To help prevent animal bites, you should not leave your younger child unsupervised around animals and you should teach them not to play with or touch stray animals.
While stray or unfamiliar animals cause some bites, most children are bitten by their own pets or other animals that they know. Minor wounds that simply scratch the skin surface can be treated by washing the area with soap and water and applying an antibiotic cream.
More serious bites, including those that break the skin, should be evaluated by your physician. See the First Aid area for more information. Animal bites that become infected will become red, tender, have drainage of pus, and your child may have swollen glands and or fever. Consult your doctor immediately if any of these signs appear.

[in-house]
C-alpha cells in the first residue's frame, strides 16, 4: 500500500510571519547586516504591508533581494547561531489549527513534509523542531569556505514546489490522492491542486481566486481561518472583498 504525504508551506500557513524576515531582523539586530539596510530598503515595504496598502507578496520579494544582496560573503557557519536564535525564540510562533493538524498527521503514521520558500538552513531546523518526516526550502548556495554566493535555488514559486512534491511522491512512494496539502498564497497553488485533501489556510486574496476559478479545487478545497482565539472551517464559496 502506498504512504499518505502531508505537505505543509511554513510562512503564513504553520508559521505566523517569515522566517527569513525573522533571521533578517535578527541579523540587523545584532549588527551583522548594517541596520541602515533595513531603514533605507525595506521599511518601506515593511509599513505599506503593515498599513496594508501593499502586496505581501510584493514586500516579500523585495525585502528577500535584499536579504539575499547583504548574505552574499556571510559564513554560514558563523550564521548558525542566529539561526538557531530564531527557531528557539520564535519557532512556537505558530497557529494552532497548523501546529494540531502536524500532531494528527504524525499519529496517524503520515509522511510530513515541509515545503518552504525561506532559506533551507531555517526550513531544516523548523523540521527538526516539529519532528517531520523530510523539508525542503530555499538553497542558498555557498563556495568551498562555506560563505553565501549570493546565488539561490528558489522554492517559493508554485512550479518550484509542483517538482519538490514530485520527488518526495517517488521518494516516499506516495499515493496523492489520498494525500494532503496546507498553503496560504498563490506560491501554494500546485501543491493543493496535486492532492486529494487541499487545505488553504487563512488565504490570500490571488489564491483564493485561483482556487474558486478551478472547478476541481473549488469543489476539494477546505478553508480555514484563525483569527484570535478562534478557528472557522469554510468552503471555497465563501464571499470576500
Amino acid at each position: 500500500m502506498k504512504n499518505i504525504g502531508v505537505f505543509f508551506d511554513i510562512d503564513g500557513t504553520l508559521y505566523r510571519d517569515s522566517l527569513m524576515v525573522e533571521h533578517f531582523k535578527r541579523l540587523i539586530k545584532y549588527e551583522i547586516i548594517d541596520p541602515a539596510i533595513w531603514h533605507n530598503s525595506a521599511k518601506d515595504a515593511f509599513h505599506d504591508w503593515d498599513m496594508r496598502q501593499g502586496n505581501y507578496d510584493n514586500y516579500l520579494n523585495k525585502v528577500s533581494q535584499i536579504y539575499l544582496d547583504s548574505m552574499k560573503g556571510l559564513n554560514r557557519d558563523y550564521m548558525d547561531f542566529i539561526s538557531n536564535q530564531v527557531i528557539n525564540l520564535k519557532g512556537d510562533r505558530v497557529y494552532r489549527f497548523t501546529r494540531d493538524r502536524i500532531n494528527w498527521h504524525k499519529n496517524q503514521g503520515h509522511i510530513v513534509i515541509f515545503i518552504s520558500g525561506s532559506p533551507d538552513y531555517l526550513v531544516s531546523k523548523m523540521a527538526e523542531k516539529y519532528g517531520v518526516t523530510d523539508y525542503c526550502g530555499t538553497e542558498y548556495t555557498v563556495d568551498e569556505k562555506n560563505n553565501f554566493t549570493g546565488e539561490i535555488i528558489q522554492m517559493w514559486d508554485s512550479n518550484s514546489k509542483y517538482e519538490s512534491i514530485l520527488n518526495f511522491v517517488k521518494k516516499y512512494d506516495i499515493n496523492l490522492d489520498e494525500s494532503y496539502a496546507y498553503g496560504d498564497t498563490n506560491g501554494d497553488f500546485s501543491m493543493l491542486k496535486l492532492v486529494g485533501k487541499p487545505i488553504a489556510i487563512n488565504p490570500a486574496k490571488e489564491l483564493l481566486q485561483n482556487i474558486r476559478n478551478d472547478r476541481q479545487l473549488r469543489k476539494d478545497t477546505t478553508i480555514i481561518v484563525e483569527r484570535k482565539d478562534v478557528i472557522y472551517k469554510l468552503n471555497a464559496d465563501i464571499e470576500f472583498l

You may also need to notify your local animal control department or health department if it is possible that the animal that bit your child has rabies. Although rare today, your child may be at risk for catching rabies if he is bitten by an unimmunized dog or cat or by a wild animal, including bats, skunks, raccoons, or foxes.